In the following decade, California journalist Jess Stearn further ramped up interest in Cayce with his 1967 bestseller, Edgar Cayce—The Sleeping Prophet. With the mystic sixties in full swing and the youth culture embracing all forms of alternative or Eastern spirituality—from Zen to yoga to psychedelics—Cayce, while not explicitly tied to any of this, rode the new vogue in alternative spirituality. During this time, Hugh Lynn Cayce emerged as a formidable custodian of his father’s legacy, presiding over the expansion of the Virginia Beach–based Association for Research and Enlightenment, and shepherding to market a new wave of instructional guides based on the Cayce teachings, from dream interpretation to drug-free methods of relaxation to the spiritual uses of colors, crystals, and numbers. Cayce’s name became a permanent fixture on the cultural landscape.

The 1960s and 1970s also saw a new generation of channeled literature—Cayce himself originated the term channel—from higher intelligences, such as Seth, Ramtha, and even the figure of Christ in A Course in Miracles. The last was a profound and enduring lesson series, which was channeled beginning in 1965 by Columbia University research psychiatrist Helen Schucman.

A concordance of tone and values existed between Cayce’s readings and A Course in Miracles. Cayce’s devotees and the Course’s wide array of readers discovered that they had a lot in common; members of both cultures blended seamlessly, attending many of the same seminars, growth centers, and metaphysical churches.

Likewise, a congruence emerged between Cayce’s world and followers of the twelve steps of Alcoholics Anonymous. Starting in the 1970s, twelve-steppers of various stripes became a familiar presence at Cayce conferences and events in Virginia Beach.

Cayce’s universalistic religious message dovetailed with the purposefully flexible references to a Higher Power in the “Big Book,” Alcoholics Anonymous, written in 1939. AA cofounder Bill Wilson, his wife Lois, his confidant Bob Smith, and several other early AAs were deeply versed in mystical and mediumistic teachings. Whether they viewed Cayce as an influence is unclear. But all three works—the Cayce readings, A Course in Miracles, and Alcoholics Anonymous—demonstrated a shared sense of religious liberalism, an encouragement that all individuals seek their own conception of a Higher Power, and a permeability intended to accommodate the broadest expression of religious outlooks and backgrounds.

The free-flowing tone of the therapeutic spiritual movements of the twentieth and early twenty-first centuries had a shared antecedent, if not a direct ancestry, in the Cayce readings.

Sugrue’s There Is a River remains an irreplaceable record of Cayce’s development as a spiritual messenger and pioneer. The biography captured the seer as the person who Cayce himself said he was: an ordinary man who struggled with his apparent psychical abilities and the universal religious ideas that traveled through him.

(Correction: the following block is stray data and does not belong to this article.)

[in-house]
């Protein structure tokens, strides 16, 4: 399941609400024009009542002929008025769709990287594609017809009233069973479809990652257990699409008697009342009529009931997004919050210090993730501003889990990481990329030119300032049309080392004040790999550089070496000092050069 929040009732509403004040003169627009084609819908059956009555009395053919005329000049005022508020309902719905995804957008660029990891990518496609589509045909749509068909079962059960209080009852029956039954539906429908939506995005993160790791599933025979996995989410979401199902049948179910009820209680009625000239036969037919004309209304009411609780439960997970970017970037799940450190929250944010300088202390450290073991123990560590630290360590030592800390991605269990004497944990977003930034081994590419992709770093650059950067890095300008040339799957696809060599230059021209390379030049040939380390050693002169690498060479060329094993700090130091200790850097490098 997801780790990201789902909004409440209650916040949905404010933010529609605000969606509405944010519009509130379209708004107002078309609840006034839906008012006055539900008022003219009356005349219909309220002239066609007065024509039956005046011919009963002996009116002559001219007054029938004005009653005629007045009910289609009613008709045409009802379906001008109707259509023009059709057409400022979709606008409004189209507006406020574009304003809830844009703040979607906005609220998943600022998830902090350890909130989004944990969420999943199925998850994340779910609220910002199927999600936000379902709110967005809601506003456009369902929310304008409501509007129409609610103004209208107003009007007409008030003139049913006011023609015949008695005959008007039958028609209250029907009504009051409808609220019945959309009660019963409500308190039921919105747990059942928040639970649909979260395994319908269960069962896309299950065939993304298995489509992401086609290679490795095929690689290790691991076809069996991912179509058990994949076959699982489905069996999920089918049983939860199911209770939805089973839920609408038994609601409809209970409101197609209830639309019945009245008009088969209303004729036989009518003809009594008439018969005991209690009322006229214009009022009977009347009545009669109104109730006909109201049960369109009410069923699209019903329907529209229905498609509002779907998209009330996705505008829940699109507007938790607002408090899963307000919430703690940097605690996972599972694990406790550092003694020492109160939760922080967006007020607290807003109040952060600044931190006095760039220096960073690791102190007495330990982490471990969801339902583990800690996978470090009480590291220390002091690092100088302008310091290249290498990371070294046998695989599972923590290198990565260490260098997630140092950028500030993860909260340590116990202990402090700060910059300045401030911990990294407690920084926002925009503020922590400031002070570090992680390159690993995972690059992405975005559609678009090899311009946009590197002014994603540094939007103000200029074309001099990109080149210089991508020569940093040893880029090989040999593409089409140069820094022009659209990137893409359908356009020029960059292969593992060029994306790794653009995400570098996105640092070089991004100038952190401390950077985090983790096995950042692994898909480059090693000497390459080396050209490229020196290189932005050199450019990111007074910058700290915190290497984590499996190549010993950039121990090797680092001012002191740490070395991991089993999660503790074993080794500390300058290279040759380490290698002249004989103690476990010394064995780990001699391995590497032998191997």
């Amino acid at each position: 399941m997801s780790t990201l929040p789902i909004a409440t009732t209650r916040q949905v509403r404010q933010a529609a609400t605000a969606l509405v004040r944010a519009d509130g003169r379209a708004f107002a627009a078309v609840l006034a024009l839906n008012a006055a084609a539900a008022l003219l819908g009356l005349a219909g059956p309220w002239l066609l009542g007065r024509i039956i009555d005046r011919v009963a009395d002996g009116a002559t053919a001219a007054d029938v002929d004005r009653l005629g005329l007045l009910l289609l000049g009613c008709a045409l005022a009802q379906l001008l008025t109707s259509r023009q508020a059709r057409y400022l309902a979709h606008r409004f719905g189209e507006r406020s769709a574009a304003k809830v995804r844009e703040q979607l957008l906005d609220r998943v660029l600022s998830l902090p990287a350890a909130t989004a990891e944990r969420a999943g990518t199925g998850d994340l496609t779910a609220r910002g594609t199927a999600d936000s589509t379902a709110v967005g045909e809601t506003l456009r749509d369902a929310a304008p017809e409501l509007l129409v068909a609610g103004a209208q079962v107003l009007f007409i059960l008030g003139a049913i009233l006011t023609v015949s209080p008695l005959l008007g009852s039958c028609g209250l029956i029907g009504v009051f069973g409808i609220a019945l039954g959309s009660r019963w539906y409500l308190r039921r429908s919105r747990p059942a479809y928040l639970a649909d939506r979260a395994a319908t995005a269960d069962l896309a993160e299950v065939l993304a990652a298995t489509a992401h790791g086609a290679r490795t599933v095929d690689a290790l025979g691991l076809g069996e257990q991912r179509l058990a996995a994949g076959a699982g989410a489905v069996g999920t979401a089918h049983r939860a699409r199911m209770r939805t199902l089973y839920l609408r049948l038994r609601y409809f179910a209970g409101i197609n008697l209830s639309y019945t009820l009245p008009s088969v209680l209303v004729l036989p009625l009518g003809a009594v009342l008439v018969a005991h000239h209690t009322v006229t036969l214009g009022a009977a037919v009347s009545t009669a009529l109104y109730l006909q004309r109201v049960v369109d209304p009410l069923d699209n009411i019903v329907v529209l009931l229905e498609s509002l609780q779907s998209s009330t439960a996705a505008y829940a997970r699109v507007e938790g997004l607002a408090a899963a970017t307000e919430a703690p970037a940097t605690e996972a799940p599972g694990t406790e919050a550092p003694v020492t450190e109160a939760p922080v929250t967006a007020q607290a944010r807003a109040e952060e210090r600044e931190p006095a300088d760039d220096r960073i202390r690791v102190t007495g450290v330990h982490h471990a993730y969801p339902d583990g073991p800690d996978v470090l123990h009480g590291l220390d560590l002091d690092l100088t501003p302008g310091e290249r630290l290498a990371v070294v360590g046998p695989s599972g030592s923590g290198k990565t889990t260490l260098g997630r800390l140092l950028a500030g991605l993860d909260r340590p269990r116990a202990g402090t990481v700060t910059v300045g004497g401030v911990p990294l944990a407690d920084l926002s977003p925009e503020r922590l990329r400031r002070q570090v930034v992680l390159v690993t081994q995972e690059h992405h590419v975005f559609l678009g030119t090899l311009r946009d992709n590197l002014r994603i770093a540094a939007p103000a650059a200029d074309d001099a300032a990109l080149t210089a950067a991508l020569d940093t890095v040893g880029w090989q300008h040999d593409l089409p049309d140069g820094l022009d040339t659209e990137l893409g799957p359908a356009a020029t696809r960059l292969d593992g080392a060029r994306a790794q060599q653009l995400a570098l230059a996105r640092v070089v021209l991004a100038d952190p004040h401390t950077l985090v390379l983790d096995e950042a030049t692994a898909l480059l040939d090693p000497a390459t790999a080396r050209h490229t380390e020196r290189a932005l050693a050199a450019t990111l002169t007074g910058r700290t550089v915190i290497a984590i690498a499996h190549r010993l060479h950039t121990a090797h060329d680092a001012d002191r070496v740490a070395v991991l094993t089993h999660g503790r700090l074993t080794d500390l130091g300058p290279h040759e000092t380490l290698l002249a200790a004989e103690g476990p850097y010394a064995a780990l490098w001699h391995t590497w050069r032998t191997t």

But Sugrue’s biography accomplished more than just that. There Is a River, in its own right, became a formative document of New Age spirituality. In exploring Cayce’s career, Sugrue highlighted and popularized core themes from the Cayce readings—including past-life experiences, alternative medical treatments, the imperative of the individual spiritual search, and the idea of religion as a practical source of healing.

Sugrue demonstrated how Cayce—a committed Christian, a Sunday school teacher, and, by his own reckoning, an everyday man—developed into the founding prophet of Aquarian Age spirituality. In capturing the drama and events of Cayce’s journey, Sugrue elevated the clarity and endurance of the seer’s message.

September 2014

New York City


The story of Cayce properly belongs in the history of hypnosis, as a chapter in evidence for the theories of Armand Marc Jacques de Chastenet, Marquis de Puysegur. It was de Puysegur, not Mesmer, who in 1784 discovered hypnotism. De Puysegur’s famous subject Victor went into a sleep instead of a convulsion while being magnetized, and in that state showed remarkable intelligence and apparent powers of clairvoyance. Further experiments brought the same results. Other patients, when put to sleep, showed like powers. Walter Bromberg, in The Mind of Man,* says: “Dull peasants became mentally alert, and could even foretell events or understand things ordinarily obscure to them. Somnambulists made medical diagnoses in other patients brought before them, and foretold the future. The magnetizer of the 1820s merely brought his patient before a competent somnambulist, and waited for the diagnosis . . . If only modern science had such aids! The clairvoyance of somnambulists became a fascinating game.”

But the fascinating game was not encouraged, either by the French Academy or by the medical profession, and it suffered the fate of other fads. A generation later Andrew Jackson Davis, the “Poughkeepsie Seer,” was practicing medical diagnosis by clairvoyance in America, but he remained obscure and is not even mentioned in textbooks and histories of hypnotism. Hypnotism, in fact, will have nothing to do with clairvoyance; it has renounced its own mother.